Starring in a movie alongside his boy Jaden, Will Smith tells Michele Manelis that father-son working relationships run in the blood
Nepotism reigns unapologetically supreme in the Will Smith-Jada Pinkett-Smith household. In the upcoming sci-fi thriller, After Earth, Papa Smith re-teams with son Jaden, 14, with whom he previously starred in the box office hit Pursuit of Happyness, in 2006.
This special effects-laden vehicle is directed and co-written by M. Night Shyamalan, whose films have failed to get much traction since his breakthrough The Sixth Sense. It's based on an original idea by Smith snr. Set in a future when humanity has evacuated Earth after environmental catastrophes, it's actually a story of father-son bonding against a post-apocalyptic setting. But it's not quite The Road in spacesuits.
Says Smith snr of the two lead characters: "They're in a life-or-death situation but at the same time it's a parent-teenager collision that was perfect for Jaden and I to do."
Shyamalan says: "There were the obvious advantages about them playing father and son and, interestingly, there wasn't any downside at all.
They don't have a conflicting relationship; Jaden is a very easygoing guy. He looks up to his dad but he's still very much his own person. And Will, as we all know, has an incredible drive and enthusiasm. It wasn't difficult."
Much ado has been made about the Smith-Pinkett-Smith parenting style.
The eldest child, Trey, 20, who is the product of Smith's first marriage, to Sheree Zampino (from 1992-1995), has largely escaped the public eye. In contrast, the other two siblings seem to embrace it. In 2010, Jaden starred in the remake of the 1984 movie The Karate Kid, opposite Jackie Chan, in which both his parents served as producers. He also rapped on the film's theme song, Never Say Never, with Justin Bieber.
Not to be outdone, his little sister, Willow, now 12, made her film debut in her dad's sci-fi flick I Am Legend, in 2007, and in 2010 began her music career. Signed to Jay Z's label, Roc Nation, her single, Whip My Hair, was a bona fide worldwide hit.
Their ever-effusive father feels that his children entering the family business is a natural rite of passage.
"I was raised in my family's business. He would sell bags of ice to supermarkets, so we would bag the ice and deliver them together, and I learned everything I know about life through working with my father.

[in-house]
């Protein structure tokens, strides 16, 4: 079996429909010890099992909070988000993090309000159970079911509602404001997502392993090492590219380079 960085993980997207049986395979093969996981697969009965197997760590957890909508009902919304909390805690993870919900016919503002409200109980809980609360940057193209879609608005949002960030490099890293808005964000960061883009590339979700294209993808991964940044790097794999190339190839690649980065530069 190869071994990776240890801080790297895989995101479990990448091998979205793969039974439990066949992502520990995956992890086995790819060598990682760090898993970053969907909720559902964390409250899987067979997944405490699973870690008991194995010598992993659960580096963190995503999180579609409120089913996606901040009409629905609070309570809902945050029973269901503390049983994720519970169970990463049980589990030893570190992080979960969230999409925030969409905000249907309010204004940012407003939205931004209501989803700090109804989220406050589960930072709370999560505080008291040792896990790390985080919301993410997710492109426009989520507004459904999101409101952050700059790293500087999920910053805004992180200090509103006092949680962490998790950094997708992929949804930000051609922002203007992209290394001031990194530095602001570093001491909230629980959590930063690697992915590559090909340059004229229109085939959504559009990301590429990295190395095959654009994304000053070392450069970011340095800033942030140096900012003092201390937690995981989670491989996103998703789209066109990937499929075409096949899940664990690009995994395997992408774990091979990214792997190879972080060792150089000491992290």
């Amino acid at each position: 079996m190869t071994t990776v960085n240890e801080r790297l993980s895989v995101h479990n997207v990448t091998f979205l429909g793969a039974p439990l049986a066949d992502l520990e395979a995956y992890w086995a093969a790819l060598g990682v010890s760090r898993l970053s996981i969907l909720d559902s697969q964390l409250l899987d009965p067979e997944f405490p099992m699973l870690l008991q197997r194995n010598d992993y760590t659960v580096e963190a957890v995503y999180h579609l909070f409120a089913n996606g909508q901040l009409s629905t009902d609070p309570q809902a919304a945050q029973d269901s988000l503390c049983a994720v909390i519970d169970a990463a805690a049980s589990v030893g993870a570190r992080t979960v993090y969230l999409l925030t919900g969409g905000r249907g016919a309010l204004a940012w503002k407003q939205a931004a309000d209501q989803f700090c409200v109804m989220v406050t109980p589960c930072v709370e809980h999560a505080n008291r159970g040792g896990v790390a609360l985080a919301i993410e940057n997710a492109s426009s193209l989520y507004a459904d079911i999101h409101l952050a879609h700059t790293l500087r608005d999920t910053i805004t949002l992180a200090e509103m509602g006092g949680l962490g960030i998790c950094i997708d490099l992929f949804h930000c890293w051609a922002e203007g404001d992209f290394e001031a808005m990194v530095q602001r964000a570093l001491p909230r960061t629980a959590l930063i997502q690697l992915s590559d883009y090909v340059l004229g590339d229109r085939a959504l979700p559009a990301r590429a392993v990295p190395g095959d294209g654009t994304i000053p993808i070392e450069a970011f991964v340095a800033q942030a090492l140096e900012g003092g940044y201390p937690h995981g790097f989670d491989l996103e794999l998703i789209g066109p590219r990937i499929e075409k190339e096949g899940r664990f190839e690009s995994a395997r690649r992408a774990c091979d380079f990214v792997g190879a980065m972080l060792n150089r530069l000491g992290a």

"We'd deliver it and then go right to the supermarket counter and buy our food. So I have a direct connection between being able to survive in the world and the lessons coming from doing actual work with your parents."
Though most movie stars will espouse grave fears about their offspring following them into the precarious world of Hollywood, Smith has an interesting viewpoint. "I don't know how to parent any other way. You need to be there every single day watching things happening, catching the moment.
"For me, the idea of shipping my kids out during those huge formative periods of their life doesn't make sense. I can't see how I can be an effective parent if I'm not with them. So yes, there are negatives that come with this business, but the positives far outweigh them."
At 14, Jaden comfortably holds court with a group of journalists, and explains the difference between them: "My dad is 100 per cent in everything he does and I'm about 70 per cent."
Cognisant of his good fortune, he says: "Because of the privileges my parents have given me I feel that I owe it to the world to use it for something amazing that's going to better help everybody in the whole world."
Understandably, it must be difficult for most teenagers his age to relate to him, and vice versa. "I don't know anybody my age except my sister. I can't hang out with people my age because I have to be with somebody who knows how to do what I can do.
"People my age will be like, 'Let's play video games.' Or they want to hang out with girls," he says, shaking his head. "I mean, I like hanging out with girls but I want to do something that's going to help our lives; I want to give something to the world so that they can make their day just a little happier. So I'll act or rap a song."
And when he's not creating a song or preparing for his next role, the pint-sized mogul-in-the-making is on to the next project.
"I have my own clothing brand, MSFtS (pronounced misfits). I have three popup stores in Asia and possibly one in London soon, too. We're partnering with S & G (Clothing) and I may do some in-store performances," he says with the casualness of a world-weary entrepreneur.
"When it comes to fashion I get my inspiration from all different places, but in Europe mostly. I mean, let's be real," he says. "All Americans jacked all of their style from Europe. We take what they're making and then we make it in the US.
"You know what I'm saying? That's just what happens.
"So, I try to go inward and think, 'What would I want to wear if I was a skater,' and 'How can I make it the cheapest way?' My idea of style is giving skaters something to wear so they can look high-fashion but keep the product cheap so they can look really cool."
It might be confounding as to how a parent might discipline a child in Jaden's position. It's not surprising his parents' methods may veer from the norm.
"There's nothing in my life where Dad says, 'You need to be in bed by a certain time or things like that.' I know the consequences if I don't have enough sleep. He just says, 'You need to be educated. That's all you need to do for me. Go to school, and survive'."
Who: Will and Jaden Smith
What: After Earth
When: Opens June 13